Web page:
Airlines’ change fees, rules return on some tickets


USA TODAY travel reporter Dawn Gilbertson traveled to Cancun, Mexico, to see how the coronavirus pandemic has changed spring break for 2021.


Ready to travel again?

Be careful when shopping for plane tickets: change fees and other fine print are back on some tickets – or will be soon.

With vacation travel strongly rebounding as more Americans are vaccinated against the coronavirus that causes COVID-19, several airlines are eliminating travel waivers put in place when travel evaporated during the coronavirus pandemic. The waivers allowed travelers to change or cancel tickets without the usual penalties to give skittish passengers confidence to buy tickets. Alaska Airlines labeled it a “peace of mind” waiver.

American, JetBlue and Frontier’s pandemic waivers expired Wednesday, Spirit’s expires Sunday and waivers at United, Delta, Alaska and Hawaiian are due to expire on April 30. Allegiant Air has an open-ended waiver, and fellow budget airline Sun Country Airlines reverted to pre-pandemic change fees last summer. Southwest Airlines does not have a basic-economy fare and has never charged change fees. 

The good news for travelers is that those pricey change fees for many tickets are – in the words of airline executives – permanently gone, a positive byproduct of the pandemic. 

The bad news: The change fees and other penalties attached to cheaper tickets – those no-frills basic-economy tickets that took off in 2017 as well as tickets on budget carriers like Frontier, Spirit and Sun Country – are coming back.

Buy a basic-economy ticket for a domestic flight on American Airlines, for example, and it cannot be changed to a different date, even for a fee. Cancel it, and you won’t receive a travel credit as you did during the pandemic. The money will be gone.(Ditto on  United, Delta, Alaska and Hawaiian beginning May 1.)

Buy a “blue basic” ticket on JetBlue Airways, and you’ll pay $100 to change it, $200 if it’s an international flight. For a round-trip flight between New York and Orlando in late May, the change fee would be $100 on a flight that cost $156. Pay $207 round trip for the next ticket type, ”blue fare,” and change fees are waived.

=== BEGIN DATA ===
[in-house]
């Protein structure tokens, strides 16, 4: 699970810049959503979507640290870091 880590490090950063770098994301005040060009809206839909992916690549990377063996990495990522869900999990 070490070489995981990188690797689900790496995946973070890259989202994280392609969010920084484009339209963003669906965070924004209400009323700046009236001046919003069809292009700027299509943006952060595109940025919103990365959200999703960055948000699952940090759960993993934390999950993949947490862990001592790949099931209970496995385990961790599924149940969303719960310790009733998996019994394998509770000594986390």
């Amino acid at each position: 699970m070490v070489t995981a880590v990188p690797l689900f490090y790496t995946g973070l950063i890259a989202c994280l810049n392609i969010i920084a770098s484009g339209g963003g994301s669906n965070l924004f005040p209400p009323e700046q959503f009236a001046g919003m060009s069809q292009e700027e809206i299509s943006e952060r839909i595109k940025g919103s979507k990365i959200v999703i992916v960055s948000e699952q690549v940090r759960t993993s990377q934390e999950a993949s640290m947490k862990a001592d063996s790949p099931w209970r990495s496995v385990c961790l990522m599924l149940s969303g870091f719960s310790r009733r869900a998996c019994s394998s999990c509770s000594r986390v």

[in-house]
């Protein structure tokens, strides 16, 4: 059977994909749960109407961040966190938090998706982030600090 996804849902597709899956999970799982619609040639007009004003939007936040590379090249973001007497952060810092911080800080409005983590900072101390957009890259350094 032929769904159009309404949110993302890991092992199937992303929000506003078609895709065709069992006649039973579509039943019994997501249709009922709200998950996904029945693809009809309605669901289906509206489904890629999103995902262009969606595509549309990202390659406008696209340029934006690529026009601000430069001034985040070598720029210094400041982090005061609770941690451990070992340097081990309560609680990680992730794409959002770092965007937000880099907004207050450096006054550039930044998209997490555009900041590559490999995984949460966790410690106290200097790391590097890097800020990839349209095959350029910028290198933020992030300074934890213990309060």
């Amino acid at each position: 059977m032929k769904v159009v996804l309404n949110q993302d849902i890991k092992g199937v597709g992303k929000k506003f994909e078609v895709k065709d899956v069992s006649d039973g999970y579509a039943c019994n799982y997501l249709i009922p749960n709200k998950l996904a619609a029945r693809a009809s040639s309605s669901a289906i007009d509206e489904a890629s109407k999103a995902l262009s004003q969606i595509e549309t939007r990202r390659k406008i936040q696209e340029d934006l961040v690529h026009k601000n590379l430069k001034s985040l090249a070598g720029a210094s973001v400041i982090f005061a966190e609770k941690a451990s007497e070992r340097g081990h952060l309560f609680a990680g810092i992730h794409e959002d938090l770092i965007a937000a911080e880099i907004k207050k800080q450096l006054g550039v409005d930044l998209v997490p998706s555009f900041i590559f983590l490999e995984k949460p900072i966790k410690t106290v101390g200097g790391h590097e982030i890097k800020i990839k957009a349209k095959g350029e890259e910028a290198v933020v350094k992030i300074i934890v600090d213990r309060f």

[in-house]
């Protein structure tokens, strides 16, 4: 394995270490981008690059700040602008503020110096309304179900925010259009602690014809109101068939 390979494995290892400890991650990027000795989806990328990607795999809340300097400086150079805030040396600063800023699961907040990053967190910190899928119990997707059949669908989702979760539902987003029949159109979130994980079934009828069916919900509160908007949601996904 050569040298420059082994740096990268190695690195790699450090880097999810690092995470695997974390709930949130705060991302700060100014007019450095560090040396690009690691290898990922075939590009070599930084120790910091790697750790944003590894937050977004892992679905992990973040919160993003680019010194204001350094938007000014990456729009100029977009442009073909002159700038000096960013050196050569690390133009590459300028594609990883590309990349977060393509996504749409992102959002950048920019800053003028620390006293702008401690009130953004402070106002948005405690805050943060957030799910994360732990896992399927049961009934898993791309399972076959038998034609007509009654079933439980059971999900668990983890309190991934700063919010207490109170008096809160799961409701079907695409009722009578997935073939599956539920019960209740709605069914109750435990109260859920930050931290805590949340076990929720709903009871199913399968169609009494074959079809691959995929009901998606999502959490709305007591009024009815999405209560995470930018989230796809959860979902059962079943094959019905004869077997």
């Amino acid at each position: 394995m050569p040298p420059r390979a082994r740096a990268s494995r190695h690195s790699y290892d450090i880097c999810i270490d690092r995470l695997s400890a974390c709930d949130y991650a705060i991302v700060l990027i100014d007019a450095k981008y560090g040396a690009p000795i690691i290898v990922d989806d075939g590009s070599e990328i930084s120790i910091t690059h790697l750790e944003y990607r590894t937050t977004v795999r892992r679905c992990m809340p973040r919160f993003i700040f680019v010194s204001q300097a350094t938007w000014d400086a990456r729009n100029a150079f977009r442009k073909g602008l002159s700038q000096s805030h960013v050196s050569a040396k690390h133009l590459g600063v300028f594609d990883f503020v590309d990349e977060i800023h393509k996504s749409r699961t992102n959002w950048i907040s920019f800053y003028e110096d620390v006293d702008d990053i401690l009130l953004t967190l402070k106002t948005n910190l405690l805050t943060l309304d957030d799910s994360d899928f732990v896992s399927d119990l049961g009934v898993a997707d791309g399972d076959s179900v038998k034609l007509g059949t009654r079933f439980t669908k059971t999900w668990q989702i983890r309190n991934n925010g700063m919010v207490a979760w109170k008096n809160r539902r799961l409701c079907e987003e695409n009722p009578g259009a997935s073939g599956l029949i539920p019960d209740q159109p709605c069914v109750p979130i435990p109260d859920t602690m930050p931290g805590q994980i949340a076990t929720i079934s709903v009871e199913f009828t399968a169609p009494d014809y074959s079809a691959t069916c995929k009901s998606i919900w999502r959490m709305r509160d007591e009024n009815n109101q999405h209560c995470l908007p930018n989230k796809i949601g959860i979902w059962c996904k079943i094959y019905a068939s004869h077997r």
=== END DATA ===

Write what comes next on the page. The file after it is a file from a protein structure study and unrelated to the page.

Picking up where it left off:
Nab a $30 round-trip Frontier ticket from Denver to Las Vegas for a flight in mid-May, and you’ll pay more to change to change it, $39 or $59 unless you cancel more than 60 days before your trip.

Need to change that cheap $133 round-trip flight from Minneapolis to Los Angeles in July on Sun Country Airlines? You’ll pay $50 to $100 each way, depending when you make the change or cancellation if you do it within 60 days of your trip.

The return to pre-pandemic policies applies to travelers who buy tickets after the waiver expires. Those who purchased or purchase tickets before the waiver expires are covered by the pandemic policies regardless of travel date.

6 tips to deal with the return of change fees and other airline ticket  restrictions 

  1. Read the fine print on the type of airline ticket you’re buying. Airline websites detail the differences between basic-economy and regular-economy tickets, if only in a bid to get travelers to buy the pricier ticket. 
  2. If there’s a chance your plans might change, especially as the pandemic continues, consider buying a ticket with free changes, or, in the case of Frontier and Spirit, buying one of the perks packages that include free cancellation. 
  3. Buy your ticket by April 30 if you’re flying Delta, United, Alaska or Hawaiian, and you’ll still receive free changes or cancellations on basic-economy tickets. (Some carriers have even later dates for select international flights.)
  4. Include Southwest Airlines in your ticket search as the airline’s fares generally don’t show in online flight searches. The airline has never charged change fees and doesn’t have basic-economy tickets, so there are no surprises.
  5. Check out discounter Allegiant Air, which has an open-ended pandemic travel waiver for new ticket purchases. The Las Vegas-based budget airline is small and only offers flights a couple times a week on most routes, but if the airlines flies where you’re going, you don’t have to worry (for now, at least) about a fee to change your plans.
  6. With or without change fees, keep in mind that airlines still charge fare differences 

An airline-by-airline guide to pandemic waiver expirations and the return of (some) change fees and other restrictions

American Airlines

United Airlines

Delta Air Lines

Frontier Airlines:

  • Pandemic travel waiver for new tickets: Ended March 31
  • Change fees details: $39 or $59 depending when you change or cancel your ticket. No fee applies if the flight is changed or canceled at least 60 days before departure.

Spirit Airlines

Alaska Airlines

JetBlue Airways

  • Pandemic travel waiver for new tickets:Ended March 31
  • Basic economy restrictions:Travelers may change the airline’s “blue basic” tickets for a fee of $100 for domestic flights and $200 for international flights.

Allegiant Air

Sun Country Airlines

  • Pandemic travel waiver for new tickets: Ended summer 2020
  • Change fees: $50 to $100 depending when flight canceled or changed less than 60 days before departure.

Hawaiian Airlines

Southwest Airlines


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